Mother’s Day can be a strange and hard time of year for many stepmothers. Consumer capitalism and advertising are exhausting at the best of times, but when there’s suddenly an impending Day To Thank Mothers For Giving Life To Their Children by giving her a shitty mug or some soap she’s probably allergic to, stuff can get alienating fast if you don’t fit the mold.
Between 9.3 and 11.8% of New Zealand children are being raised in a blended-family home, yet every ad on TV shows a mother with kids that are intended to look as similar to her as possible. (And c’mon, we all know that even someone’s biological child can look like an unrelated friendly potato until they’re out of kindy).
I didn’t give life to my child. I didn’t even meet him until he was three. But since then I have wiped his butt and his tears and his DRAWINGS OFF THE GODDAMN WALL and held him when he was nervous about school, and when he broke his arm, and when he felt weird about telling a girl in his class that her jumper was so beautiful.
My husband and son ‘do’ Mother’s Day for me, and I am lucky to have surrounded myself with a community which strives to be inclusive of diverse families. But whenever I step outside that warm, comforting bubble I feel like I have to fend off tiny darts of essentialist, isolating and frankly unrealistic portrayals of what families and mothers look like.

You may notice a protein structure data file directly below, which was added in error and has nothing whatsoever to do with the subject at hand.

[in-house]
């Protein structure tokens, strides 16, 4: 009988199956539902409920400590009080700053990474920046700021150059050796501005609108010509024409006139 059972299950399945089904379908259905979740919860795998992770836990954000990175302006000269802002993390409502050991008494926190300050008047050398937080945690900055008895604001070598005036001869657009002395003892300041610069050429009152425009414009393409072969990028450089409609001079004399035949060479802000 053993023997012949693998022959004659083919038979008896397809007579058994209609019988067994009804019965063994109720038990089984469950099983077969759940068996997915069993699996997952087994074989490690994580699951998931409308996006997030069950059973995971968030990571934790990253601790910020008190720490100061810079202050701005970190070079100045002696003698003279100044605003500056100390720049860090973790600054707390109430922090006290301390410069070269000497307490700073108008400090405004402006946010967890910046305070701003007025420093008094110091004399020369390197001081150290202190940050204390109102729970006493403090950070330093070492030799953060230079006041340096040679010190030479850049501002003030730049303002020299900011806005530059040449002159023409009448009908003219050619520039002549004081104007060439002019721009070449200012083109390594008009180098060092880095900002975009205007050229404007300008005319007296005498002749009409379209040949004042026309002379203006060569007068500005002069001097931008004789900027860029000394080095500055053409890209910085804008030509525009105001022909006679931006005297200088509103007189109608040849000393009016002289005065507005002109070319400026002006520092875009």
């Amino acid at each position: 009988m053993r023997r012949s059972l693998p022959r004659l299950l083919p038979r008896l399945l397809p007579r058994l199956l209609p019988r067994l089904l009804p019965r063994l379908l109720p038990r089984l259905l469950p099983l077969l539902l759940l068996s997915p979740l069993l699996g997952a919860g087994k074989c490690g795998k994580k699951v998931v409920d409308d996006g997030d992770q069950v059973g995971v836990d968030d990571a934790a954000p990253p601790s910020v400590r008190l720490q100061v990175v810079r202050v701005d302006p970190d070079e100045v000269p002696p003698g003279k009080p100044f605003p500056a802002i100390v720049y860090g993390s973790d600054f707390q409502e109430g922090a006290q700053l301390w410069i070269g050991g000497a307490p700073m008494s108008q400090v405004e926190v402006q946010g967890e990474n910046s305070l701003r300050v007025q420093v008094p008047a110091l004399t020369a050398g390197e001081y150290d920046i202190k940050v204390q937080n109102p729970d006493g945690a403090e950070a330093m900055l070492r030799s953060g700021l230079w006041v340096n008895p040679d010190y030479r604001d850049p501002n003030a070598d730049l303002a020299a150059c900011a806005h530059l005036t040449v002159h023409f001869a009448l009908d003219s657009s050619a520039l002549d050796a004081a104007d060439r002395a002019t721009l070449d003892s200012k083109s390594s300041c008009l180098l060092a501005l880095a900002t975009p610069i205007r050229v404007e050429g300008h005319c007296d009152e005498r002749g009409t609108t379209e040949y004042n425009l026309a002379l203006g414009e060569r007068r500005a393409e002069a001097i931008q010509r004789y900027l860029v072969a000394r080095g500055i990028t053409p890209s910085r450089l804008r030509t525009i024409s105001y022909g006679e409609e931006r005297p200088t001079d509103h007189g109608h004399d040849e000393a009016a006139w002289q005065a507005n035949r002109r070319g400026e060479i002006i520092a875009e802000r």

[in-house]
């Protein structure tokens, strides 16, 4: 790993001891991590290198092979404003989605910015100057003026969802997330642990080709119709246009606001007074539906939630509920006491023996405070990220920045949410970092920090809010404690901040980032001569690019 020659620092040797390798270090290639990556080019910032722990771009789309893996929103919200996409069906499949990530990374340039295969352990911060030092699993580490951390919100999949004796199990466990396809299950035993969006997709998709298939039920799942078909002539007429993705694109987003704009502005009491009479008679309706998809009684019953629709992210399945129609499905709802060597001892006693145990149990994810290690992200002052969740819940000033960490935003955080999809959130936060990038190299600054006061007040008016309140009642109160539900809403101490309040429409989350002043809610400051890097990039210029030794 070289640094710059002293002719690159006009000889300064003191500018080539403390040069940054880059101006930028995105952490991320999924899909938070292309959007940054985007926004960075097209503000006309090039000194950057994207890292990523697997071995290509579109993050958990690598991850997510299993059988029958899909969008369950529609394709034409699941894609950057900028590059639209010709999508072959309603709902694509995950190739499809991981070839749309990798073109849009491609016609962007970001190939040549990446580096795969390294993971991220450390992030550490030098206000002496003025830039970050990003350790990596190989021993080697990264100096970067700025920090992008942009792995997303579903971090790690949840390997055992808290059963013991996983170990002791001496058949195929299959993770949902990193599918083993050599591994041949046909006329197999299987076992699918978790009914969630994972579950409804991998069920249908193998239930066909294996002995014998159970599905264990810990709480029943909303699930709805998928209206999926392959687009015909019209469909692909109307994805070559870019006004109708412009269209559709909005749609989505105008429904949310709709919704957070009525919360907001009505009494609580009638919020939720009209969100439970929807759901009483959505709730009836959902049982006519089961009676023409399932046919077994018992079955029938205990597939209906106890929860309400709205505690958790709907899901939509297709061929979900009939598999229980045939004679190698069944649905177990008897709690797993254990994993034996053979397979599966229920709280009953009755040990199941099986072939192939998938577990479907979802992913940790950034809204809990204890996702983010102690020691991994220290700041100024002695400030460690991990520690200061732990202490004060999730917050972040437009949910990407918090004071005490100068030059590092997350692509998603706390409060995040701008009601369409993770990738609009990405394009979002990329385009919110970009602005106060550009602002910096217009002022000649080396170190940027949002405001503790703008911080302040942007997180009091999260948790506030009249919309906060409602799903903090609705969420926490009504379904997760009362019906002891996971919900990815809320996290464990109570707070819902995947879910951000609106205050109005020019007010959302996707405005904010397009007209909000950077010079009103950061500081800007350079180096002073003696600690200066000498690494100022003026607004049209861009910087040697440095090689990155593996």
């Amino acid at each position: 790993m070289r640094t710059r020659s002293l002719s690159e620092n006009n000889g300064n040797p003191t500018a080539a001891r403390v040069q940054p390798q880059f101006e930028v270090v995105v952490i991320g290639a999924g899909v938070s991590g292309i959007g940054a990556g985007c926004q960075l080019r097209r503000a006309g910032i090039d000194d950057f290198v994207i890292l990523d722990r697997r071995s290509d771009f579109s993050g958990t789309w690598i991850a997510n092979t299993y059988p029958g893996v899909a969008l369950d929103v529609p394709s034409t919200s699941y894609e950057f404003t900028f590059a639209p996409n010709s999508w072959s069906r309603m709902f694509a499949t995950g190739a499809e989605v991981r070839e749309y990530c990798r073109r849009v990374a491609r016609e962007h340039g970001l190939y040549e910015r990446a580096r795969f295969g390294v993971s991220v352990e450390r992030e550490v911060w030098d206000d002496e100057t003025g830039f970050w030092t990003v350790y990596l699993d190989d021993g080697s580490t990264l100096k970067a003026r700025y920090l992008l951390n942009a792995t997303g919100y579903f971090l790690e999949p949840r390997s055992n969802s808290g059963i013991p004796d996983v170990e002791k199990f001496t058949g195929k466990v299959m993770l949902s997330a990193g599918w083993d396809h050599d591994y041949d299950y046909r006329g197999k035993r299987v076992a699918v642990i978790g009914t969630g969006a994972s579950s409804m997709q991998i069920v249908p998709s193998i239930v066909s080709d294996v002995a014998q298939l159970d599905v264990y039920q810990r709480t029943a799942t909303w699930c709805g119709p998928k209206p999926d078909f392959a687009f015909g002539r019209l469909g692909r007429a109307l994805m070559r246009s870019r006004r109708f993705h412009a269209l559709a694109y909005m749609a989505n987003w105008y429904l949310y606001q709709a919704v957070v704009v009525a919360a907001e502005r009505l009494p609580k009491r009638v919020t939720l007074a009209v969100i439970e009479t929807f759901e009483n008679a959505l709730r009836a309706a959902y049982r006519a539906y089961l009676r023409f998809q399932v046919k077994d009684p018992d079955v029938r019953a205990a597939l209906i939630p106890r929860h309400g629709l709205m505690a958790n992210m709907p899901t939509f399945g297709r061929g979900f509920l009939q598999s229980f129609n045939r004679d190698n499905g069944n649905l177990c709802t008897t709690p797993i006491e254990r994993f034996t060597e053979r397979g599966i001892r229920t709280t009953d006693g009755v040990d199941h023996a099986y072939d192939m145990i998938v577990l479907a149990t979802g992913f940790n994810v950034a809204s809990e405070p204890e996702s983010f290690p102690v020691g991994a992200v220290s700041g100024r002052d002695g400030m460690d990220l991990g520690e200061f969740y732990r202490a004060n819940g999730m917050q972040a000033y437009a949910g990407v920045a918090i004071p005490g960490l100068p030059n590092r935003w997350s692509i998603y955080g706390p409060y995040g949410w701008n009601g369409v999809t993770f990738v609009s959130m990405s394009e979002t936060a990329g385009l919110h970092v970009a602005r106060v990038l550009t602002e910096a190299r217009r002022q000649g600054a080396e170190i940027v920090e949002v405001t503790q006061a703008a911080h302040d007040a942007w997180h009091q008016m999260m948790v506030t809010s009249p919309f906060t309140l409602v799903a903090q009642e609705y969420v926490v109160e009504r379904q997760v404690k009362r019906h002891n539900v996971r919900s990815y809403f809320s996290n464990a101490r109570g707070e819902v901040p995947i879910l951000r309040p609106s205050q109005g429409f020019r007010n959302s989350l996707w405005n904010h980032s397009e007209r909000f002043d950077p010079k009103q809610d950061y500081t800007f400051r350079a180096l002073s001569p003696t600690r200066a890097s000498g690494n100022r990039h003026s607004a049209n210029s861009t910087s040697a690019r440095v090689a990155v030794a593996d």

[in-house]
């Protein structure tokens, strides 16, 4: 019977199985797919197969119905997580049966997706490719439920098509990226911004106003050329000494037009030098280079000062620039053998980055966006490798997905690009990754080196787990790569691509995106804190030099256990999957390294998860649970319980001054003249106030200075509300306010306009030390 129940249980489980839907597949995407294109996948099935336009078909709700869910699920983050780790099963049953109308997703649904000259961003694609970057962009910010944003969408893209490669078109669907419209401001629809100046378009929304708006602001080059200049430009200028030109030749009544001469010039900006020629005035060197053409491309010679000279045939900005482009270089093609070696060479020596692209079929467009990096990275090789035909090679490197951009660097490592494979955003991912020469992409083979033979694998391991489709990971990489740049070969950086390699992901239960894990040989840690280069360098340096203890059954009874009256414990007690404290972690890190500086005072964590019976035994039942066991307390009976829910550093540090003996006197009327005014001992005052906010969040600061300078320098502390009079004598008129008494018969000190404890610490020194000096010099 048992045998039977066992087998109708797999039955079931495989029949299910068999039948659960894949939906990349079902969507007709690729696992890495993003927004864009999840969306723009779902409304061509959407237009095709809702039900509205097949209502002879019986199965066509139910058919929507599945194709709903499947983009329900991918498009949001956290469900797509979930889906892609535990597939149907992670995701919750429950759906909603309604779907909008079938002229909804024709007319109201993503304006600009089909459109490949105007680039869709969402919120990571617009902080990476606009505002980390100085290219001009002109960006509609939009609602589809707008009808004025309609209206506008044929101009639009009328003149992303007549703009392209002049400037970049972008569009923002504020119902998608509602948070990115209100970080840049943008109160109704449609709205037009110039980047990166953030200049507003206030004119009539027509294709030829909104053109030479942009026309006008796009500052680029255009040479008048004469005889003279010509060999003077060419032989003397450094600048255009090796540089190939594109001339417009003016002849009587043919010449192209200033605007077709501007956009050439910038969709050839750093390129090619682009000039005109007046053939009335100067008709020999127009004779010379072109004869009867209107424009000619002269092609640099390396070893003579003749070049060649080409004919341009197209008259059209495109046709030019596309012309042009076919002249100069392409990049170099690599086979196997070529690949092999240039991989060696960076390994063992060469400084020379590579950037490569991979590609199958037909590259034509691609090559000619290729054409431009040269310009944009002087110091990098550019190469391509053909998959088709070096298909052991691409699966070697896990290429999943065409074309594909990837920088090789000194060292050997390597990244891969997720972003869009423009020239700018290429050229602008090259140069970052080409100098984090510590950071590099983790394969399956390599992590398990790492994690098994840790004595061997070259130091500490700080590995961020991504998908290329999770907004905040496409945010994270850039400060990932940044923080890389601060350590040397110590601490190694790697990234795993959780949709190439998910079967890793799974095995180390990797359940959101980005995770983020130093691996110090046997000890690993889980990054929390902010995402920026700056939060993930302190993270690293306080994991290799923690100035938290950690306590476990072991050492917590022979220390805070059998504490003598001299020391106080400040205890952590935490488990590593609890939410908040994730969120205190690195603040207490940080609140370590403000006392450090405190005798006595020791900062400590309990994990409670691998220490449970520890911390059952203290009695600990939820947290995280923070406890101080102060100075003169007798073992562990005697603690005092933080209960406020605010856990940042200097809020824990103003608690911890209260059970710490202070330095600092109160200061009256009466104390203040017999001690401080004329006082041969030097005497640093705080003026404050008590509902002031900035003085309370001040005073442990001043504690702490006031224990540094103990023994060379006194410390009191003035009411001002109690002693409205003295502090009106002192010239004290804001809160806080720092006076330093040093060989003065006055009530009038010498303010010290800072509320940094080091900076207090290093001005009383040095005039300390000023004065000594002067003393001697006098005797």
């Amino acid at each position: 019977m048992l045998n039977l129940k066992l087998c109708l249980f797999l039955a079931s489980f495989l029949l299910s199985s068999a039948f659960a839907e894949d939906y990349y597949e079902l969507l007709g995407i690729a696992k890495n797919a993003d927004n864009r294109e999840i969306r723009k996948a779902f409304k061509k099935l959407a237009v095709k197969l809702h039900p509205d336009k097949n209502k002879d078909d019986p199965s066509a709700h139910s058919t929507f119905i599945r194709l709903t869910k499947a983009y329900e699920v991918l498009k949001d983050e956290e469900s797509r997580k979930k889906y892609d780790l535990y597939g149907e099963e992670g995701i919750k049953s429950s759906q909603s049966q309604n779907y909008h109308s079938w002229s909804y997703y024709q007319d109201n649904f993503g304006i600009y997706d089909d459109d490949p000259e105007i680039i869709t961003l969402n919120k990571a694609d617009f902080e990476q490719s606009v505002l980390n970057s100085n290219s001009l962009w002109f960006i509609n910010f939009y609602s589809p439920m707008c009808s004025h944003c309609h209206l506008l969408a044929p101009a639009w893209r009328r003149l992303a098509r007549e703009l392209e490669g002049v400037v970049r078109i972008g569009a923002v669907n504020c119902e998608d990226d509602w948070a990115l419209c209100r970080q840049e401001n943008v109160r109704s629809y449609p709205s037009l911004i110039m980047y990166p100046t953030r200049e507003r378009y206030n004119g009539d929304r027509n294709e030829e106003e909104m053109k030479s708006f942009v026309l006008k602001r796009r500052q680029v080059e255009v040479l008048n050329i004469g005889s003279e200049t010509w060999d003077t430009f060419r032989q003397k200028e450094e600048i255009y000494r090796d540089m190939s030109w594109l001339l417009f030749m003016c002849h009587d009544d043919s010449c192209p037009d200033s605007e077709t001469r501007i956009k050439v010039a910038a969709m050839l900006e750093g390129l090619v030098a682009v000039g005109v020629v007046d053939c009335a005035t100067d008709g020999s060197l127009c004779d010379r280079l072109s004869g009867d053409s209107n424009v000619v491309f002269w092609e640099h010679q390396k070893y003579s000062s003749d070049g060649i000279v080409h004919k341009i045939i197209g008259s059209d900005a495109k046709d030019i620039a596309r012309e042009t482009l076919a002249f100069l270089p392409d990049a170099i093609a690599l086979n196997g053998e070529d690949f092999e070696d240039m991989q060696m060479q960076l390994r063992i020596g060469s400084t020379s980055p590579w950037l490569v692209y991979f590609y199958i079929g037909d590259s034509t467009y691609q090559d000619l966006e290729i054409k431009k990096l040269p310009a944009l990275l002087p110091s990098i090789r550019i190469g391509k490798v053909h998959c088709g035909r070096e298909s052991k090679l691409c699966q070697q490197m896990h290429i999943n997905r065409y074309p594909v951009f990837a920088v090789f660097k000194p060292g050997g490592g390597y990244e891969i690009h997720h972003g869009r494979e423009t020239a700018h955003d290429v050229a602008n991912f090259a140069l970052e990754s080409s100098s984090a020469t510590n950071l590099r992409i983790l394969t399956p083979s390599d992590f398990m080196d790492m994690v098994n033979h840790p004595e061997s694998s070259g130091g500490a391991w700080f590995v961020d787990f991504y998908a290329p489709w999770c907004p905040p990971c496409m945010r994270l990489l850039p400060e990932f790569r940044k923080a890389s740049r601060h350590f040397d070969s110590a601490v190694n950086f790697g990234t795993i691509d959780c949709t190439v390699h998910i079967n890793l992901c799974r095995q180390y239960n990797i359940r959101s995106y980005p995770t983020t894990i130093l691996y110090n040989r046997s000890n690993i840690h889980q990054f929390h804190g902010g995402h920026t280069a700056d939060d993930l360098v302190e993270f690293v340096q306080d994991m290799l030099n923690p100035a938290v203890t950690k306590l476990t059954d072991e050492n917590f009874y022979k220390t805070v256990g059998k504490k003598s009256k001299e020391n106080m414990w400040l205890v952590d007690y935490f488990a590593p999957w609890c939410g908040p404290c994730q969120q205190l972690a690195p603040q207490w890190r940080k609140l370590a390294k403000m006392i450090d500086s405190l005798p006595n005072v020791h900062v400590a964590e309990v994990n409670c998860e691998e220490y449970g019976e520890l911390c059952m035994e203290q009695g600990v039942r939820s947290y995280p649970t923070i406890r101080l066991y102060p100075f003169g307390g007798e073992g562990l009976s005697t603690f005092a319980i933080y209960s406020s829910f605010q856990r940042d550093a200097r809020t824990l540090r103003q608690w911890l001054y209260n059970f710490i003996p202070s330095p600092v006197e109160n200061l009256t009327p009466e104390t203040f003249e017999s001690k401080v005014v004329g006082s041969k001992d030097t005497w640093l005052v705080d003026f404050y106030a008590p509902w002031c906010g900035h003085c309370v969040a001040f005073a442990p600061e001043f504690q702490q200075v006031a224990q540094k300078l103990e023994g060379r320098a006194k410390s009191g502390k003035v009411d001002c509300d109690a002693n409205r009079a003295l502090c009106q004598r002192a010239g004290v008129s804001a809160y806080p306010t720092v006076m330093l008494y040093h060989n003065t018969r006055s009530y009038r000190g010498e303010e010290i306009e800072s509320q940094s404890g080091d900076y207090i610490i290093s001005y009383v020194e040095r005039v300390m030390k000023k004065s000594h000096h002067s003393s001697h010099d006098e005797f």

Short of creating my own advertising content [hit me up, though], here are some things you could do to make Mother’s Day easier for the stepmums you know:
1. Let her know that you see how hard it can be to step-parent
This isn’t because we’re ‘raising someone else’s children’ – seriously cut that shit out, it’s gross – but because we’re often made to feel like an ‘other’ or an afterthought in anything related to motherhood as well as parenting generally being an acid trip. [“Baboons actually eat your flesh, did you know that, Mum?”].
You can do this, not by going “Ooh gosh, two stepdaughters? That sounds hard, do you get on with them?” because no one would ever say that about you having two biological daughters, eh. Instead, you can let us know that you notice the job we do, see it’s challenges and that you appreciate us.
2. Start using more inclusive and thoughtful language
Did you look at your newborn baby and just know that this is what it felt like to be a mother? Did you grow to love your child before it was even born? Do you feel most connected to your kid by marveling at how you made them? These things are beautiful and important, but when people pitch these as the cornerstones of Sacred Motherhood™, it can be really alienating for non-biological mothers (not to mention mums who experienced post-natal depression, had rough pregnancies or bond differently than you do).
Please don’t stop telling us the stories and experiences that were important for you, most of us love to hear them, but please don’t equate them with everyone’s experience, or hold them up as an ideal without realising it.
3. Stop treating step and biological children differently
Whether we will never have, already have, or are considering having biological children, please shut up about how different it is to parent ‘our own’ kids. Again, not everyone’s experience is the same, and frankly it can be really disrespectful to our families and the job we’re doing to imply we’re at some lesser level of connection with our step children. And before you say no, no it’s not *less* it’s just *different* – that’s often not how it comes across, and honestly I’d encourage you to stop and think about why you need to point out the differences between types of children in a family.